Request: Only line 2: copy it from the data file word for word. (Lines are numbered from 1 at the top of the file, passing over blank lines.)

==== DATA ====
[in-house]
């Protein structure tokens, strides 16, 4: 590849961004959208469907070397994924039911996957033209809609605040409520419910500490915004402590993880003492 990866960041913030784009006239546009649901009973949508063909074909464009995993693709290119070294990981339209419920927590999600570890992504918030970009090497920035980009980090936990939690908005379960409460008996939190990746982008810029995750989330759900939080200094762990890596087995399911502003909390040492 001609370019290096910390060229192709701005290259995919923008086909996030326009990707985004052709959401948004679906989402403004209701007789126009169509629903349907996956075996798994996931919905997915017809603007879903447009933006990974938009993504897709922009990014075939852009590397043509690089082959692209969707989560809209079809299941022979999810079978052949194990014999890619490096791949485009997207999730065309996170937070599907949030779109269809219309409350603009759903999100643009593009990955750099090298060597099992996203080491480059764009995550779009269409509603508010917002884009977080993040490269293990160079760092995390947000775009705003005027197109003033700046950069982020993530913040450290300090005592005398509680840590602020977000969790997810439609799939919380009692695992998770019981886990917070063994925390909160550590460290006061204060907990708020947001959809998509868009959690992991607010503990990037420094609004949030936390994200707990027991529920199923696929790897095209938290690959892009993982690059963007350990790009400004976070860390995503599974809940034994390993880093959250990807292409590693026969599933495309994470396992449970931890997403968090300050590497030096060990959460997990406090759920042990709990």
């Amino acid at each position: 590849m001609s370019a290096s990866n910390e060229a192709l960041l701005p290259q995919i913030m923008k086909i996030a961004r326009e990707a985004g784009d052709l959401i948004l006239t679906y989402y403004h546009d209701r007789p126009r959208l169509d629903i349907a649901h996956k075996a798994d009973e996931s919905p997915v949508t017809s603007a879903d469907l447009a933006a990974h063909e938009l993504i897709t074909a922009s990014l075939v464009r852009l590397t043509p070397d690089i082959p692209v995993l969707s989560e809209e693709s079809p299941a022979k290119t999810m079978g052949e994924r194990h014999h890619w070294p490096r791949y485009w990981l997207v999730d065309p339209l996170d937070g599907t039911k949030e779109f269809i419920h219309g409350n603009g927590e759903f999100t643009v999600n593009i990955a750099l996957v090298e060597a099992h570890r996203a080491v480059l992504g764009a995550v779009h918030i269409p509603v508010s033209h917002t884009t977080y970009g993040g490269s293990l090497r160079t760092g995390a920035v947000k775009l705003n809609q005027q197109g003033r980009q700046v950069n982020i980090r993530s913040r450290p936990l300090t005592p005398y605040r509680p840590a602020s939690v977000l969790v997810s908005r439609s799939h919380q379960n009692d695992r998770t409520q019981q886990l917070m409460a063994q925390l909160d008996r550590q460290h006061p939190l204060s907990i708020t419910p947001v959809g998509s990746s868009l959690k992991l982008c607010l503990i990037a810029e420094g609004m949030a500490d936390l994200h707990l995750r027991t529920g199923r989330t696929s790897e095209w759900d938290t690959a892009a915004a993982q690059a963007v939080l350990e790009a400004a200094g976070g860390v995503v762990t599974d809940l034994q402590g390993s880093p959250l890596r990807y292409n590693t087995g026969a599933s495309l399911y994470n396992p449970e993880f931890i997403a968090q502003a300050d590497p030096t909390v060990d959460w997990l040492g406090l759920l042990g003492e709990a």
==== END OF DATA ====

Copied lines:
């Protein structure tokens, strides 16, 4: 590849961004959208469907070397994924039911996957033209809609605040409520419910500490915004402590993880003492 990866960041913030784009006239546009649901009973949508063909074909464009995993693709290119070294990981339209419920927590999600570890992504918030970009090497920035980009980090936990939690908005379960409460008996939190990746982008810029995750989330759900939080200094762990890596087995399911502003909390040492 001609370019290096910390060229192709701005290259995919923008086909996030326009990707985004052709959401948004679906989402403004209701007789126009169509629903349907996956075996798994996931919905997915017809603007879903447009933006990974938009993504897709922009990014075939852009590397043509690089082959692209969707989560809209079809299941022979999810079978052949194990014999890619490096791949485009997207999730065309996170937070599907949030779109269809219309409350603009759903999100643009593009990955750099090298060597099992996203080491480059764009995550779009269409509603508010917002884009977080993040490269293990160079760092995390947000775009705003005027197109003033700046950069982020993530913040450290300090005592005398509680840590602020977000969790997810439609799939919380009692695992998770019981886990917070063994925390909160550590460290006061204060907990708020947001959809998509868009959690992991607010503990990037420094609004949030936390994200707990027991529920199923696929790897095209938290690959892009993982690059963007350990790009400004976070860390995503599974809940034994390993880093959250990807292409590693026969599933495309994470396992449970931890997403968090300050590497030096060990959460997990406090759920042990709990």